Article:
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Clinical research

Safety of lone thrombus aspiration without concomitant coronary stenting in selected patients with acute myocardial infarction

Aims: Although the benefit of concomitant thrombus aspiration (TA) in primary percutaneous coronary intervention (PPCI) treatment of acute ST-segment elevation myocardial infarction (STEMI) has been demonstrated, very little information is available on its safety as a lone revascularisation technique in this setting. We present our experience in a cohort of patients with STEMI treated only with TA, without concomitant interventional devices.

Methods and results: In 28 patients with STEMI, PPCI was performed using only TA on the grounds of an excellent angiographic result and in order to avoid the potential risks associated with balloon dilatation or stenting. The patients were younger than in the overall PPCI population (n=1,737) at our institution (52±18 vs. 63±14 years, p<0.001), with a history of atrial fibrillation in six (21%), cocaine abuse in three (11%) and mechanical cardiac valves in two (7%). Twenty-eight patients (89%) presented STEMI with Killip class I, two (7%) with cardiogenic shock, and two (7%) with sudden cardiac death. A significant reduction in TIMI thrombus grade (5 [4-5] to 1 [0-1.75], p<0.001) and coronary stenosis percentage (%) (87.2±21.3 to 11.3±0.9, p<0.001) as well as an increase in final TIMI flow (0 [0-2] to 3 [3-3], p<0.001) and minimum luminal diameter (mm) (0.89±1.01 to 2.42±0.70, p<0.001) were noted after TA. Transient no-reflow phenomenon, residual intracoronary thrombus and minor distal thrombus embolisation were observed in two (7.1%), 11 (39.3%) and 10 (25.7%) patients, respectively. All but one patient remained asymptomatic during hospital admission. Scheduled control angiography was performed 6±2 days (min-max, 3-10 days) after PPCI in 11 (39%) patients, demonstrating coronary artery patency and TIMI flow grade 3 in all patients. During clinical follow-up, successfully performed in all patients at 40±23 months (min-max, six to 95 months), there was one sudden cardiac death (4%) and three (11%) non-cardiac deaths. One patient (4%) was admitted with non-STEMI (new coronary angiogram without stenosis) and the remaining 22 (78.5%) remained asymptomatic and free of cardiac events.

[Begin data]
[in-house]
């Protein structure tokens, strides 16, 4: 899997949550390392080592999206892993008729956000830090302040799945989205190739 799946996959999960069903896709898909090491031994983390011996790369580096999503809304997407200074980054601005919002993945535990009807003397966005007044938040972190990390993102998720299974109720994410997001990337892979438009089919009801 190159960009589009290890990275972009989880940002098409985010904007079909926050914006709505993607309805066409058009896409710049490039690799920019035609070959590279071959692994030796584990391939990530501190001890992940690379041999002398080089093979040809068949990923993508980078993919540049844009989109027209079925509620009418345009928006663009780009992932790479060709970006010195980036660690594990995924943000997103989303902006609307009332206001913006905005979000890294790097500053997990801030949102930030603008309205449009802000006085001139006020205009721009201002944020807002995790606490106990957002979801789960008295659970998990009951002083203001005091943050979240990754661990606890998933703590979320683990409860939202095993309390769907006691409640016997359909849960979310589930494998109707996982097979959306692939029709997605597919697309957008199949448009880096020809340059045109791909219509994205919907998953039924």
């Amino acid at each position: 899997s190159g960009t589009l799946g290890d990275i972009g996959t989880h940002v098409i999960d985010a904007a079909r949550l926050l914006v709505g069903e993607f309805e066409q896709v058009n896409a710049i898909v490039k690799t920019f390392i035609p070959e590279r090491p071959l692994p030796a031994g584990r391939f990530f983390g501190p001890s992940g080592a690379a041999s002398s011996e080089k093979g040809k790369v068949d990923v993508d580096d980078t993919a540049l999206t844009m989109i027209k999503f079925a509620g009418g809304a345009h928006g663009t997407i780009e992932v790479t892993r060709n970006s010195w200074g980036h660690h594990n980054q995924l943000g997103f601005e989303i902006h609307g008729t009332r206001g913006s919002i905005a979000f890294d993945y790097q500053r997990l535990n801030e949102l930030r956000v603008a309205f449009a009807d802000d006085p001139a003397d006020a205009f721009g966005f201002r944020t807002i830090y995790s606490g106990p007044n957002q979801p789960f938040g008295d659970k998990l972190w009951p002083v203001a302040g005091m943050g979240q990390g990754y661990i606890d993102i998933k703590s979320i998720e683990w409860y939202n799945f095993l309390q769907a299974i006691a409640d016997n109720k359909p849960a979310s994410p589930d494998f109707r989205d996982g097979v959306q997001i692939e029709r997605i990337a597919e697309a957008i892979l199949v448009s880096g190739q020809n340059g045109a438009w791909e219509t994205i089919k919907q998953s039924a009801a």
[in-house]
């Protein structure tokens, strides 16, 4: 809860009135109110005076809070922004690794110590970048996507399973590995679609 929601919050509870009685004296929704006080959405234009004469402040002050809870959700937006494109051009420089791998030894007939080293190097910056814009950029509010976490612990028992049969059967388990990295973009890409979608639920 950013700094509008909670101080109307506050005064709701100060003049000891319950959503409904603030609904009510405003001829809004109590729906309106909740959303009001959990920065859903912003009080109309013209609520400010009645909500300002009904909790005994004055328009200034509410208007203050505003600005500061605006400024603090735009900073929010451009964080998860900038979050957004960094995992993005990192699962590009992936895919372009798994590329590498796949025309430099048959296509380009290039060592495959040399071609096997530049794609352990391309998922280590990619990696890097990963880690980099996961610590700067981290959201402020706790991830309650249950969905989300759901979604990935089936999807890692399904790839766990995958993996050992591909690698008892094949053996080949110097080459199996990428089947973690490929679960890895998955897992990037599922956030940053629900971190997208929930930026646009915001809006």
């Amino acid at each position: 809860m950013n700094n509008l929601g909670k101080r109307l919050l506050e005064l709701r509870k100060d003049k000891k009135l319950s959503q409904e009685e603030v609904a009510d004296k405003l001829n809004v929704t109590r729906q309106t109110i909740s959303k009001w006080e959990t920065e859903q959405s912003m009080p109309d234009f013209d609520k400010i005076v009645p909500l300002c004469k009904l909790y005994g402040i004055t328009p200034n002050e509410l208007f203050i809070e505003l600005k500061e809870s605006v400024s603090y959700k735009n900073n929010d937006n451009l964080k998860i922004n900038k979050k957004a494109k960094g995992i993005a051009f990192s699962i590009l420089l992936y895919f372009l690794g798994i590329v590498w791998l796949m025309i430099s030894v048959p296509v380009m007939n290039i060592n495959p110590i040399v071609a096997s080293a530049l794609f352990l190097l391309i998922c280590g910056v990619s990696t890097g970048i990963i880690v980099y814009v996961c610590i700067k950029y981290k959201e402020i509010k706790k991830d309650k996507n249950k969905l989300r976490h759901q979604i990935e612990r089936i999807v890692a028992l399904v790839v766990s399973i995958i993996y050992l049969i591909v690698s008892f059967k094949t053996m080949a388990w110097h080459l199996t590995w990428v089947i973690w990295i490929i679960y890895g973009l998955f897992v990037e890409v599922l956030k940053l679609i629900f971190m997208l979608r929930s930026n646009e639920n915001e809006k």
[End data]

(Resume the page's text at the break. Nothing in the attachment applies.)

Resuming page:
Conclusions: Our series suggests that lone TA might be safely performed as a primary revascularisation procedure in STEMI in selected cases. Further information based on additional and larger studies is recommended to confirm our findings.

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